It's normal to not understand physics when you're four, and it's normal to be scared by a lot of things you don't understand because you're a little alien philosopher-astronaut who hasn't been on this planet for very long and the primary inhabitants barely speak your language. It's hard to grow a body and a brain at the same time and sometimes one of them has to take the back seat. Learning emotional regulation and trauma processing is a real uphill slog when you are already teeming with feels and daily life-altering experiences. I know every second of parenting feels the most high-stakes but this period really is a big deal for your child's emotional future. Knowing how to best help them is not any more innate for you than it is for them, so it is okay to work with supplemental materials to give you guidance.
posted by Lyn Never at 3:23 PM on May 10, 2021 [10 favorites]

Best answer: I’d talk to your pediatrician and maybe even a pediatric OT. Yes, it’s very likely this is all normal regression and stress, but it’s always good to rule out anything else going on. Toileting issues can be a sign of constipation, refusal to wash hands can be sensory defensiveness, etc. Talking to a professional can give you the confidence that you’re doing the right thing and not missing anything - and even if it’s normal behavior, both a good pediatrician and/or a good pediatric OT can give you tools for your toolbox to help manage it.

My kid is 3.5 and has both chronic constipation and sensory issues, so I may be biased, but I tend to be in favor of ruling out possible issues rather than worrying about missing something, if only for my peace of mind. I personally think a lot of kids can miss getting the help they need because their behavior is considered within the range of normal even if they individually are struggling, and I tend to think it’s worth making an appointment and talk it through with a pro.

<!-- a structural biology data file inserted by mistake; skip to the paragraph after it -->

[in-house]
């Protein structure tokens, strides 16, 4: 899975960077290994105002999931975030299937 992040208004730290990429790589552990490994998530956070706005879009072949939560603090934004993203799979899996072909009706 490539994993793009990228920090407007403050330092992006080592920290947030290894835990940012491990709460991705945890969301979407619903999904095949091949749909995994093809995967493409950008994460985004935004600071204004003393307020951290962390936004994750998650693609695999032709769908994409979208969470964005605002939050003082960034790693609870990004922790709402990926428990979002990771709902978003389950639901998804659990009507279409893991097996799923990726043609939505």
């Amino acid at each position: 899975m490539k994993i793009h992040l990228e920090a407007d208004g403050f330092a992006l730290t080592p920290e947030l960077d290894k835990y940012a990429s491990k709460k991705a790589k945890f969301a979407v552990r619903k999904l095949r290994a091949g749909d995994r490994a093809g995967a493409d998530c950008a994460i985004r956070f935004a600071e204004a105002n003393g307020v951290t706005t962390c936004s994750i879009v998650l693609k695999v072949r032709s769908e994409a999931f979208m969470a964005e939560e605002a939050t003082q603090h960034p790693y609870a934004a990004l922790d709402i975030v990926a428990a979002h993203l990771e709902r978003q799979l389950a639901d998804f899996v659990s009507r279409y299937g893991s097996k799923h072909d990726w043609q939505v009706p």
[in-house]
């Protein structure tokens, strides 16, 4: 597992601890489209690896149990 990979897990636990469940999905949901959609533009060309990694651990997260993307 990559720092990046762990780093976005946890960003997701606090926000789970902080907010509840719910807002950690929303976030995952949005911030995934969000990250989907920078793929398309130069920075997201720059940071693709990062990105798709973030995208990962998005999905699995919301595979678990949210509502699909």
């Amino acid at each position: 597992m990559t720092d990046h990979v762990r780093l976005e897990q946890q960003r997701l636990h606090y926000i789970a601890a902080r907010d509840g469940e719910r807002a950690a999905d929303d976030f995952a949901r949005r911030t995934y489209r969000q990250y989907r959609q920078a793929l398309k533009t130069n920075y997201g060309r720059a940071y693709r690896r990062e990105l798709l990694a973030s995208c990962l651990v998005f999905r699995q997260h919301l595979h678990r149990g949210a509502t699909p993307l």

posted by bananacabana at 3:56 PM on May 10, 2021

Best answer: When my son was that age, I found that making up stories together gave him a way to let me know what was on his mind and then let me help him find a satisfactory resolution.We had a lot of stories about babies: baby pirates, baby monsters, baby plumbers, one time a baby Supreme Court Judge.Baby would go along with the big pirates and the big monsters and the big ones did very bad things and the baby would tell them not to and then everyone would all work together to fix things and make them right. Or there would be a huge water problem and the big plumber didn't know what to do and the baby plumber saved the day.

Or in your case, maybe the hero falls into the toilet and gets sucked into the sewer but he finds out he can breathe underwater and he meets nice fish, or mean monsters or whatever your son wants his hero to meet and then whatever happens, the hero always lives happily ever after.

If you haven't done this before, maybe it would help to say it is a little like being a dungeon master in D&D but without the dice. You give a little structure, your kid tells you what happens next and then you fill in the details of setting and NPCs and then it's your kid's turn totell you what happens next.

This isn't going to solve things, but it might help your kiddo release some tension and feel like you understand his world while you get to provide some reassurance without the risk that he hears that he is wrong to be scared.
posted by metahawk at 9:56 PM on May 10, 2021 [5 favorites]

Response by poster: Thanks to all those who posted kind, supportive and reassuring comments. My wife and I are feeling a lot better about things now.
posted by NoneOfTheAbove at 3:46 AM on May 12, 2021